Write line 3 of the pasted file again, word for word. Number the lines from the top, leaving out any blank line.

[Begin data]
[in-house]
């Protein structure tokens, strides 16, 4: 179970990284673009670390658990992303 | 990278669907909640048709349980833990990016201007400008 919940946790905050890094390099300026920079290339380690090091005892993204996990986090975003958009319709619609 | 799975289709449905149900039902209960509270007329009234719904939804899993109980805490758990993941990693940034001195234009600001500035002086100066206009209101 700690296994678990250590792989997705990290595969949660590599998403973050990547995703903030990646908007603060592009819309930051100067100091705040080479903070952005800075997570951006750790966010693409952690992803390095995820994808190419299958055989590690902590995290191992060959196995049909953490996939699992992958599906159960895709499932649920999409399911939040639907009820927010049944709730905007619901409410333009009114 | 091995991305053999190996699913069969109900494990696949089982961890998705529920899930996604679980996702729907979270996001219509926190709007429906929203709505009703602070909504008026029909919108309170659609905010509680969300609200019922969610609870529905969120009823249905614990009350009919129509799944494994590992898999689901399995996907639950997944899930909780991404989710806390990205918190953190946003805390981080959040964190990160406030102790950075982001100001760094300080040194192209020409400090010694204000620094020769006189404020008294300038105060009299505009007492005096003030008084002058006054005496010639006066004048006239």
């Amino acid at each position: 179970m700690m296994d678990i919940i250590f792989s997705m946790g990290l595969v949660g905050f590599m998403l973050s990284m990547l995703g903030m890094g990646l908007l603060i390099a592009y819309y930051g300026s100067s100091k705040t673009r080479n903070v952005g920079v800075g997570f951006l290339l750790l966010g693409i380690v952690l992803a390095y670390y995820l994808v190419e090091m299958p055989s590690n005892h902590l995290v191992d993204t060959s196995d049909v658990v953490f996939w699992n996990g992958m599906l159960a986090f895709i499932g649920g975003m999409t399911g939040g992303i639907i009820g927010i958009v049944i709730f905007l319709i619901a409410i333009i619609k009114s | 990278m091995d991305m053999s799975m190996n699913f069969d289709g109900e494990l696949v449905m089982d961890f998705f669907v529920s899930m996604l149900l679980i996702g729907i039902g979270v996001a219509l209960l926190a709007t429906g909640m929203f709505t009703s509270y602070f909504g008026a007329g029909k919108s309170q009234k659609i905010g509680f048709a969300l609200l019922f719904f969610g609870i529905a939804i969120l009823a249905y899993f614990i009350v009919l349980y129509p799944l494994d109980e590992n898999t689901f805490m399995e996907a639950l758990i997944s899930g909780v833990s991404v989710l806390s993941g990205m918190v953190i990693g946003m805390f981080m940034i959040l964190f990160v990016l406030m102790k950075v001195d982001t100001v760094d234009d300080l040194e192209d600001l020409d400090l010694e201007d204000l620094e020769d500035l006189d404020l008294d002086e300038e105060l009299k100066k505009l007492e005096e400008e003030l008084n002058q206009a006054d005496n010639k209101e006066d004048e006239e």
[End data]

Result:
């Amino acid at each position: 179970m700690m296994d678990i919940i250590f792989s997705m946790g990290l595969v949660g905050f590599m998403l973050s990284m990547l995703g903030m890094g990646l908007l603060i390099a592009y819309y930051g300026s100067s100091k705040t673009r080479n903070v952005g920079v800075g997570f951006l290339l750790l966010g693409i380690v952690l992803a390095y670390y995820l994808v190419e090091m299958p055989s590690n005892h902590l995290v191992d993204t060959s196995d049909v658990v953490f996939w699992n996990g992958m599906l159960a986090f895709i499932g649920g975003m999409t399911g939040g992303i639907i009820g927010i958009v049944i709730f905007l319709i619901a409410i333009i619609k009114s | 990278m091995d991305m053999s799975m190996n699913f069969d289709g109900e494990l696949v449905m089982d961890f998705f669907v529920s899930m996604l149900l679980i996702g729907i039902g979270v996001a219509l209960l926190a709007t429906g909640m929203f709505t009703s509270y602070f909504g008026a007329g029909k919108s309170q009234k659609i905010g509680f048709a969300l609200l019922f719904f969610g609870i529905a939804i969120l009823a249905y899993f614990i009350v009919l349980y129509p799944l494994d109980e590992n898999t689901f805490m399995e996907a639950l758990i997944s899930g909780v833990s991404v989710l806390s993941g990205m918190v953190i990693g946003m805390f981080m940034i959040l964190f990160v990016l406030m102790k950075v001195d982001t100001v760094d234009d300080l040194e192209d600001l020409d400090l010694e201007d204000l620094e020769d500035l006189d404020l008294d002086e300038e105060l009299k100066k505009l007492e005096e400008e003030l008084n002058q206009a006054d005496n010639k209101e006066d004048e006239e």